Argentinians protest as economic emergency measures bite

14 Feb 19

Tens of thousands of people have taken to the streets in Buenos Aires, Argentina, to protest against high unemployment and utility price hikes.

Argentinians are already struggling with high inflation and a recession. They have been hit by increases to their water, electricity and gas bills as centre-right leader Mauricio Macri has cut government spending.

The protests, which are common in Argentina, took place on Wednesday.

The cuts are made under an agreement with the International Monetary Fund to tackle the country’s fiscal deficit, bringing it to zero from 2.7% of GDP by the end of the year, as part of its promise to rein in spending.

The government’s reduction in subsidies, which had kept utility costs low, is part of this commitment. But the result is sharp hikes in households’ water, gas and electricity bills – an average price increase of 35% this year.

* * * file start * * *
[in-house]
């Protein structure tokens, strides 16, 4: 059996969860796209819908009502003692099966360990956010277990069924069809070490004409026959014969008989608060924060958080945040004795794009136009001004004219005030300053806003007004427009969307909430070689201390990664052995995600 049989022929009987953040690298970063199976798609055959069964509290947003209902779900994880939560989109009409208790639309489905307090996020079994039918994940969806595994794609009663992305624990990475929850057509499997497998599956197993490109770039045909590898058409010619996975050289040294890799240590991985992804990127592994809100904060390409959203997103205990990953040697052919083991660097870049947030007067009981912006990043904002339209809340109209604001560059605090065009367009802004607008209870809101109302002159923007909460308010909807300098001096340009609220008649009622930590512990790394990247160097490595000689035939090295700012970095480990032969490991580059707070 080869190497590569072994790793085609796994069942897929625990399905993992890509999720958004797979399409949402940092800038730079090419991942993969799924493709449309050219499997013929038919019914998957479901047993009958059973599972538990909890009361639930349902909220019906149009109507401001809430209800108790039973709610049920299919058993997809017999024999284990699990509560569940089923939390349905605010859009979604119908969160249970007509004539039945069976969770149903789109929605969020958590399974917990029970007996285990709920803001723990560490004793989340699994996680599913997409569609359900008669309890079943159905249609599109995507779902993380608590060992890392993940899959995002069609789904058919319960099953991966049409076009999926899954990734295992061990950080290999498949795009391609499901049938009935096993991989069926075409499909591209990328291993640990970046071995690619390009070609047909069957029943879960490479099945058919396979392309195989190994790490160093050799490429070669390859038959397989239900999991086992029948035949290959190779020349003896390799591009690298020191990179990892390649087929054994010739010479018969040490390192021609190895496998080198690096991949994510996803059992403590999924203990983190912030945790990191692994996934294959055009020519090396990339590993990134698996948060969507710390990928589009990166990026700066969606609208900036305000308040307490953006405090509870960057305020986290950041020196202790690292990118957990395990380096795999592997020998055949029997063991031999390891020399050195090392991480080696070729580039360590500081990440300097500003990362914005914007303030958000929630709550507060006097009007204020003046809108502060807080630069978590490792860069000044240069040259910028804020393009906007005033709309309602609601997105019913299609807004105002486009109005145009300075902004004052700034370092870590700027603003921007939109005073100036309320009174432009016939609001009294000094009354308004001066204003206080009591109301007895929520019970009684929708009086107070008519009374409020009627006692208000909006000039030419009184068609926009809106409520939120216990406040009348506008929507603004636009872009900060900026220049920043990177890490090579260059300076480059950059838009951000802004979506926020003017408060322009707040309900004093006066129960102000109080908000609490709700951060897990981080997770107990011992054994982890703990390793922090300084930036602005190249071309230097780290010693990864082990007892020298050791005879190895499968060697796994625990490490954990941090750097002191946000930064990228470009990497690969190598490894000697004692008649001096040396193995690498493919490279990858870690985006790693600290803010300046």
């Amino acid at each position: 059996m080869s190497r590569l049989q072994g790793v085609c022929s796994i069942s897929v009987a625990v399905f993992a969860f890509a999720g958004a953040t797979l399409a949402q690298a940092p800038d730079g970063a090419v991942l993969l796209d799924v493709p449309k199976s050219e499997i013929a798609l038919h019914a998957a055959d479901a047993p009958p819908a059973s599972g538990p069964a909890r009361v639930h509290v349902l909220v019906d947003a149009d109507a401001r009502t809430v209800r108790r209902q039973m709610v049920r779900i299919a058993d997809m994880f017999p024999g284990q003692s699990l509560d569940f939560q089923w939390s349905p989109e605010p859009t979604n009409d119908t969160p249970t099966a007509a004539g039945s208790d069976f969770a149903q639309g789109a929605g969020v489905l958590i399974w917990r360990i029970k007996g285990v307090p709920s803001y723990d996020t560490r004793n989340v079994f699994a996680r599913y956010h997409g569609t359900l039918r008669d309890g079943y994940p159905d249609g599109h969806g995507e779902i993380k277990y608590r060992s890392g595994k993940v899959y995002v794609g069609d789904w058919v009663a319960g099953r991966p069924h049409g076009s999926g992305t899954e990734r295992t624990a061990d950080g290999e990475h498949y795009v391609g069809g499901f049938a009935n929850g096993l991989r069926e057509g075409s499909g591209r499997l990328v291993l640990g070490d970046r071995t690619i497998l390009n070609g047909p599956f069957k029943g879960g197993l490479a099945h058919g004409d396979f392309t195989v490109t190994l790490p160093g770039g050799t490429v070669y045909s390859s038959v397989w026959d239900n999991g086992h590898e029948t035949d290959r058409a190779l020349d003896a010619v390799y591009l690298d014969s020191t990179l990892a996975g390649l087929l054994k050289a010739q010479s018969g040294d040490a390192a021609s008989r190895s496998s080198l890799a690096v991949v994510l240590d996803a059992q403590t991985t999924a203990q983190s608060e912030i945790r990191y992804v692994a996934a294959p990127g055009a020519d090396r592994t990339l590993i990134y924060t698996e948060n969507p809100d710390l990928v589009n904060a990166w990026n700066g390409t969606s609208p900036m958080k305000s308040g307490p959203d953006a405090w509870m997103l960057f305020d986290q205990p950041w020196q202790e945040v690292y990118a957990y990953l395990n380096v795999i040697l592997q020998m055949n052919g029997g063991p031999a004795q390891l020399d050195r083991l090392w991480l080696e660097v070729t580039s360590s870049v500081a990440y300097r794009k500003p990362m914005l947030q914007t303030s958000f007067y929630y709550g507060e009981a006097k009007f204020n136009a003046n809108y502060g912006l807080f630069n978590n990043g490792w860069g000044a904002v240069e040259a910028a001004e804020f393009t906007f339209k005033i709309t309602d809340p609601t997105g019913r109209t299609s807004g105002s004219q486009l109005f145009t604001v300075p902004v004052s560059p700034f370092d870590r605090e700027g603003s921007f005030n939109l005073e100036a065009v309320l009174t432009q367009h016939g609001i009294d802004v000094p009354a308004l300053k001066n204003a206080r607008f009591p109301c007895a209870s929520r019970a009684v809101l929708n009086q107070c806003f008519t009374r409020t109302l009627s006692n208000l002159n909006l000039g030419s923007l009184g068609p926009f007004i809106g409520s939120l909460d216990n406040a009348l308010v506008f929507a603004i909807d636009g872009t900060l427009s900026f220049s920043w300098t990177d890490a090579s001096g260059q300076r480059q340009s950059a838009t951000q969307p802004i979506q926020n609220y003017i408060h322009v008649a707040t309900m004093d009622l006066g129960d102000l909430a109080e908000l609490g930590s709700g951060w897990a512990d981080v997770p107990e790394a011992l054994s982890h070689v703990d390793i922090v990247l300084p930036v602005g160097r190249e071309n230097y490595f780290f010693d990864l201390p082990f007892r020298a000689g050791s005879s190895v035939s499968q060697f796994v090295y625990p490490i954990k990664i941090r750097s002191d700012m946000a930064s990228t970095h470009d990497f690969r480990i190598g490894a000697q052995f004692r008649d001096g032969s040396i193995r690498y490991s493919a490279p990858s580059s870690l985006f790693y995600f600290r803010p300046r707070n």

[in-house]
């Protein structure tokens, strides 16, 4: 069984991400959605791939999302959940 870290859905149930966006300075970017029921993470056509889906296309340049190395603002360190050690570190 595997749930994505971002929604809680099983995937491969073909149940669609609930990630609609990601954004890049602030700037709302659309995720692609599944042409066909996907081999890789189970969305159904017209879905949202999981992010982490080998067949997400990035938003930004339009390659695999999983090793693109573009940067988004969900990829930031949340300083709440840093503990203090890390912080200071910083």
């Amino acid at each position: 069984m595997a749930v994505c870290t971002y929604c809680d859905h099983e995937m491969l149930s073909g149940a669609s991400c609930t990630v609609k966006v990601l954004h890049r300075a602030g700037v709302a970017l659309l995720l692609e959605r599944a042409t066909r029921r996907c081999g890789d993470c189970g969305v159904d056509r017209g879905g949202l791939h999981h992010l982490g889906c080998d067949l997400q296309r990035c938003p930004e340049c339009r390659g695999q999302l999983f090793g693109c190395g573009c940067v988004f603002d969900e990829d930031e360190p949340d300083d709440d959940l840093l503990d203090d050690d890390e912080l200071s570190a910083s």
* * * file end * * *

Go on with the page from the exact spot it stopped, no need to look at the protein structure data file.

The subsidies are expected to total $5.11bn this year, down from $6.88bn in 2018. In 2015, when Macri took office, the government spent $17.23bn on energy, according to Reuters.

The 2019 electricity increases will come in four stages, starting this month, it has been reported.

Macri is expected to run for a second term in the general election in October this year, against his predecessor Cristina Fernández, a left-leaning opposition.

Inflation in Argentina at the end of last year was 47.6% - a 27-year high.

Last month and in December, people also took to the streets over the government’s austerity policies.

The IMF is expected to conduct its third review of the country’s progress under its $56bn loan agreement this month.

 

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